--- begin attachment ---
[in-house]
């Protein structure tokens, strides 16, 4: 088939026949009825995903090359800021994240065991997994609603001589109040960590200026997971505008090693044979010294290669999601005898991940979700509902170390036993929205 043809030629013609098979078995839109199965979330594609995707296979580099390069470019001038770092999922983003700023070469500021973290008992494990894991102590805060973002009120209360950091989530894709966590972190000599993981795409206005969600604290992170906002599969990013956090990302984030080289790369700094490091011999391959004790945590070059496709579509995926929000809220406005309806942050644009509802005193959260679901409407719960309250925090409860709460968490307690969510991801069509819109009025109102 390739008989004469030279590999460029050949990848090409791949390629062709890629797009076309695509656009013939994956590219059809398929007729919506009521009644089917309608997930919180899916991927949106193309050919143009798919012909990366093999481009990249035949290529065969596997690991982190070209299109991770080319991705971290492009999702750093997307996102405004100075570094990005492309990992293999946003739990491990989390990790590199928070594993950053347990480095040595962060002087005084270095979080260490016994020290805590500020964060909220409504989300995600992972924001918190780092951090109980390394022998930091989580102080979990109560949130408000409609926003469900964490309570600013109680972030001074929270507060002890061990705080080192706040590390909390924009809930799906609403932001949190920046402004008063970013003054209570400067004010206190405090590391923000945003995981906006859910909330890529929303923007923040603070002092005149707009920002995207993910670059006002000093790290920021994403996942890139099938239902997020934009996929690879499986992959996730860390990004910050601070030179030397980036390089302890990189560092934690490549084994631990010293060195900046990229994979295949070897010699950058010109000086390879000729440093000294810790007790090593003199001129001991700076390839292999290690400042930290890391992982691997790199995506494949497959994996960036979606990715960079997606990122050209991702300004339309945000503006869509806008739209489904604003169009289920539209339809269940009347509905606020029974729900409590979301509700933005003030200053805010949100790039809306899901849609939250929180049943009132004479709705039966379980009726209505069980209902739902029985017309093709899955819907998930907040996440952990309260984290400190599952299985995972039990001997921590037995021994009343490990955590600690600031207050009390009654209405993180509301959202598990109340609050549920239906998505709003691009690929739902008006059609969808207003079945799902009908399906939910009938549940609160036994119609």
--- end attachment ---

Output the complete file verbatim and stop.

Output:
[in-house]
């Protein structure tokens, strides 16, 4: 088939026949009825995903090359800021994240065991997994609603001589109040960590200026997971505008090693044979010294290669999601005898991940979700509902170390036993929205 043809030629013609098979078995839109199965979330594609995707296979580099390069470019001038770092999922983003700023070469500021973290008992494990894991102590805060973002009120209360950091989530894709966590972190000599993981795409206005969600604290992170906002599969990013956090990302984030080289790369700094490091011999391959004790945590070059496709579509995926929000809220406005309806942050644009509802005193959260679901409407719960309250925090409860709460968490307690969510991801069509819109009025109102 390739008989004469030279590999460029050949990848090409791949390629062709890629797009076309695509656009013939994956590219059809398929007729919506009521009644089917309608997930919180899916991927949106193309050919143009798919012909990366093999481009990249035949290529065969596997690991982190070209299109991770080319991705971290492009999702750093997307996102405004100075570094990005492309990992293999946003739990491990989390990790590199928070594993950053347990480095040595962060002087005084270095979080260490016994020290805590500020964060909220409504989300995600992972924001918190780092951090109980390394022998930091989580102080979990109560949130408000409609926003469900964490309570600013109680972030001074929270507060002890061990705080080192706040590390909390924009809930799906609403932001949190920046402004008063970013003054209570400067004010206190405090590391923000945003995981906006859910909330890529929303923007923040603070002092005149707009920002995207993910670059006002000093790290920021994403996942890139099938239902997020934009996929690879499986992959996730860390990004910050601070030179030397980036390089302890990189560092934690490549084994631990010293060195900046990229994979295949070897010699950058010109000086390879000729440093000294810790007790090593003199001129001991700076390839292999290690400042930290890391992982691997790199995506494949497959994996960036979606990715960079997606990122050209991702300004339309945000503006869509806008739209489904604003169009289920539209339809269940009347509905606020029974729900409590979301509700933005003030200053805010949100790039809306899901849609939250929180049943009132004479709705039966379980009726209505069980209902739902029985017309093709899955819907998930907040996440952990309260984290400190599952299985995972039990001997921590037995021994009343490990955590600690600031207050009390009654209405993180509301959202598990109340609050549920239906998505709003691009690929739902008006059609969808207003079945799902009908399906939910009938549940609160036994119609």